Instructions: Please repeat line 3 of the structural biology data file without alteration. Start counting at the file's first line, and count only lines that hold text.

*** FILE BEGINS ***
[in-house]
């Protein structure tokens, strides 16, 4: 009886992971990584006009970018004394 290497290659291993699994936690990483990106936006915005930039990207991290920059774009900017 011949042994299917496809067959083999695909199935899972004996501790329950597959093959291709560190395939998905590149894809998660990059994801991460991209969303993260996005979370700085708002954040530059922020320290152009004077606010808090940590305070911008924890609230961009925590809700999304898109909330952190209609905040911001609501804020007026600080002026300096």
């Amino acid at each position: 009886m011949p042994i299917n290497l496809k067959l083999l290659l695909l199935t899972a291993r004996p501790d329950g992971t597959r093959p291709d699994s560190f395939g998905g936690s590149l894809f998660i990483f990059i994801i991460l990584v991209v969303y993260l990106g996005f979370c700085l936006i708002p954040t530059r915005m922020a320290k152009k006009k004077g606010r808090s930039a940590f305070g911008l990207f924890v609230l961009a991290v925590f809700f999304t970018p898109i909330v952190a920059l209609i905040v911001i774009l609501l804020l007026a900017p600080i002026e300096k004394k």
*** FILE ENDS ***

């Amino acid at each position: 009886m011949p042994i299917n290497l496809k067959l083999l290659l695909l199935t899972a291993r004996p501790d329950g992971t597959r093959p291709d699994s560190f395939g998905g936690s590149l894809f998660i990483f990059i994801i991460l990584v991209v969303y993260l990106g996005f979370c700085l936006i708002p954040t530059r915005m922020a320290k152009k006009k004077g606010r808090s930039a940590f305070g911008l990207f924890v609230l961009a991290v925590f809700f999304t970018p898109i909330v952190a920059l209609i905040v911001i774009l609501l804020l007026a900017p600080i002026e300096k004394k």